Dr Massimo Ferrario, project leader at the SPARC_LAB laboratory and senior researcher at INFN, says: “The foreseen electron energy range of one to five GeV will enable various applications in diverse domains, for instance, as a compact free-electron laser, compact sources for medical imaging and positron generation, table-top test beams for particle detectors, and deeply penetrating X-ray and gamma-ray sources for material testing. Moreover, EuPRAXIA is designed to be the required stepping stone to possible future plasma-based facilities, such as linear colliders at the high-energy physics energy frontier.”
The coordinator of the EuPRAXIA consortium, Dr Ralph Assmann, senior research associate at INFN and Leading Scientist for Accelerator R&D at DESY, says: “This additional success for our accelerator field has been achieved thanks to the excellence, ingenuity and hard work of several hundreds of physicists, engineers, students and support staff, who worked on EuPRAXIA since 2015, connecting 50 institutes and industries from 15 countries in Europe, Asia and the United States.”
The EuPRAXIA Conceptual Design Report has been published in the European Physics Journal: https://doi.org/10.1140/epjst/e2020-000127-8. The update of the ESFRI roadmap from December 2021 is available at https://www.esfri.eu/esfri-roadmap.
The Members of EuPRAXIA Preparatory Phase are: Istituto Nazionale di Fisica Nucleare (INFN); Consiglio Nazionale delle Ricerche (CNR); Elettra – Sincrotrone Trieste; Agenzia Nazionale per le Nuove Tecnologie, l’Energia e lo Sviluppo Economico Sostenible; Università degli Studi di Roma “La Sapienza”; Università degli Studi di Roma “Tor Vergata”; Commissariat à l’Énergie Atomique et aux Énergies Alternatives; Centre National de la Recherche Scientifique; Thales Las France SAS; Deutsches Elektronen-Synchrotron (DESY); Ferdinand-Braun-Institut; Leibniz-Institut für Höchstfrequenztechnik; Forschungszentrum Jülich; Helmholtz-Zentrum Dresden-Rossendorf; Ludwig-Maximilians-Universität München; Wigner Research Centre for Physics; University of Szeged; University of Pécs; Instituto Superior Técnico; Institute of Physics of the Czech Academy of Sciences; CERN; Institute of Accelerating Systems and Applications; Centro de Láseres Pulsados Ultracortos Ultraintensos; Hebrew University of Jerusalem; Fraunhofer Institute for Laser Technology; and Sincrotrón ALBA-CELLS.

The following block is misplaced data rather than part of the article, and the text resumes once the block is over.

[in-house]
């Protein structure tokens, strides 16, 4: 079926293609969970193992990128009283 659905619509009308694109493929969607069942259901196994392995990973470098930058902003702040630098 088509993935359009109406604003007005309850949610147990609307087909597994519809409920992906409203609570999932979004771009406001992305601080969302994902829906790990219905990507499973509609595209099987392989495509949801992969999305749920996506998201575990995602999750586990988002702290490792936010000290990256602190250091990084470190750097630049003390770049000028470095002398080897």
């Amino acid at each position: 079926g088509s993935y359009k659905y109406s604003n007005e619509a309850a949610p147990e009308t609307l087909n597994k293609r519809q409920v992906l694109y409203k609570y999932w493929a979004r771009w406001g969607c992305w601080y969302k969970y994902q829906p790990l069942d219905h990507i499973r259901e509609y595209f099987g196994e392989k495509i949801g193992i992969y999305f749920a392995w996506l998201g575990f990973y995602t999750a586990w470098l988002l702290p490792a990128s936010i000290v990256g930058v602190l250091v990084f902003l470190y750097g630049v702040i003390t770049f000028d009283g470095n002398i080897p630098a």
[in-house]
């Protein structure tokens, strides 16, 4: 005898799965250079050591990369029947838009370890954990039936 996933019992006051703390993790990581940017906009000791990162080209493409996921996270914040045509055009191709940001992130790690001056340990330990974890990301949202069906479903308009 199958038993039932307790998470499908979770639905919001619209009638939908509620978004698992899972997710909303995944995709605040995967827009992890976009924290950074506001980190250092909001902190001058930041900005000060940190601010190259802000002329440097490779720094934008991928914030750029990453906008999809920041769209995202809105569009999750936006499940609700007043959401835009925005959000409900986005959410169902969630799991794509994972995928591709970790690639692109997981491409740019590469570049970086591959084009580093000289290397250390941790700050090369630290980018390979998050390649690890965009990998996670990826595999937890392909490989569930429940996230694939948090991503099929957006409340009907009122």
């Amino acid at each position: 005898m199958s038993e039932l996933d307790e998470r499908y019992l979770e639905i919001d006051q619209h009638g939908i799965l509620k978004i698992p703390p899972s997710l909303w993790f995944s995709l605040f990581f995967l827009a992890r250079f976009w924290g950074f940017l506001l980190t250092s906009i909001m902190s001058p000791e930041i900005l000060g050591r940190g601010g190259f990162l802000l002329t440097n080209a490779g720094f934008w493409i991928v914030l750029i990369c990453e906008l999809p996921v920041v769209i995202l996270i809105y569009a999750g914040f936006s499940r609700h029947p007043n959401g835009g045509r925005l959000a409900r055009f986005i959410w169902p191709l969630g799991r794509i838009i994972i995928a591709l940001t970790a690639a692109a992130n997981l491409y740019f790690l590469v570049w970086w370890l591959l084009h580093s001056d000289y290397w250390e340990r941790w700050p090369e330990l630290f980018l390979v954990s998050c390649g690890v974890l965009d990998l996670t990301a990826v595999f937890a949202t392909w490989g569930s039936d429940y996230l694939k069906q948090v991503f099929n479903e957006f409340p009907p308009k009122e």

The Associated Partners of EuPRAXIA Preparatory Phase are: The Queen’s University of Belfast; Science and Technology Facilities Council; University of Liverpool; University of Strathclyde; University of Oxford; University of California Los Angeles; Imperial College London; Ecole Polytechnique Fédérale de Lausanne; and Swiss Federal Laboratories for Materials Science and Technology.
The EuPRAXIA Doctoral Network comprises: CIVIDEC, Consiglio Nazionale delle Ricerche (CNR), Istituto Nazionale di Fisica Nucleare (INFN), ELI Beamlines, Instituto Superior Técnico, Instrumentation Technologies, Lunds Universitet, and University of Pécs as Beneficiaries, and Carbon Digital, Ceske Vysoke Uceni Technicke V Praze, D-BEAM, ELI-NP, Fistral Training and Consultancy Ltd., FOTON, Holdsworth Associates, Consorzio di Ricerca HYPATIA, Hebrew University of Jerusalem, RACAH Institute of Physics, STFC Rutherford Lab, Vienna University of Technology, University of Liverpool, Università di Pisa, Università di Roma “La Sapienza”, and Wigner Research Centre for Physics as Associated Partners.
In addition the ESFRI consortium includes: Synchrotron SOLEIL; Amplitude Technologies; Karlsruher Institut für Technologie (KIT); Helmholtz-Institut Jena; Institute of Plasma Physics and Laser Microfusion (IFPiLM); Łódz University of Technology; Military University of Technology; Narodowe Centrum Badan Jadrowych (NCBJ); Warsaw University of Technology; University of Warsaw; Lund University; University of Manchester; University of York; Shanghai Jiao Tong University; Institute for Molecular Science, National Institutes of Natural Sciences; Osaka University; Kansai Photon Science Institute (KPSI), National Institutes for Quantum Science and Technology (QST); RIKEN SPring-8 Center; Lawrence Berkeley National Laboratory.